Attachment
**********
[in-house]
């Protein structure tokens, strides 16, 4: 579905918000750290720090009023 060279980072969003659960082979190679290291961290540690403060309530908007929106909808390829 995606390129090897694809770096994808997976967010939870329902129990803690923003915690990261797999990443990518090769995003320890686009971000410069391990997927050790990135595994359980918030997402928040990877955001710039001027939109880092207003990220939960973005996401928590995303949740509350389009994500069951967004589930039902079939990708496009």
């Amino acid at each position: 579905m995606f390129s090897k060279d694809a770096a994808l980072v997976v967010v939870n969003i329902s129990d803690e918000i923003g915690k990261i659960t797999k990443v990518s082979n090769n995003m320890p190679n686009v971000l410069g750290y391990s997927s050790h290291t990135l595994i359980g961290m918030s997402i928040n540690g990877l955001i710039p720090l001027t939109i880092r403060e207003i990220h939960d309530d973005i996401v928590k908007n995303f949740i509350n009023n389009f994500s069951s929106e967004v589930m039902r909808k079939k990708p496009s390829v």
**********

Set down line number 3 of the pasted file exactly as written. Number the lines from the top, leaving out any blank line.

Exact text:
């Amino acid at each position: 579905m995606f390129s090897k060279d694809a770096a994808l980072v997976v967010v939870n969003i329902s129990d803690e918000i923003g915690k990261i659960t797999k990443v990518s082979n090769n995003m320890p190679n686009v971000l410069g750290y391990s997927s050790h290291t990135l595994i359980g961290m918030s997402i928040n540690g990877l955001i710039p720090l001027t939109i880092r403060e207003i990220h939960d309530d973005i996401v928590k908007n995303f949740i509350n009023n389009f994500s069951s929106e967004v589930m039902r909808k079939k990708p496009s390829v």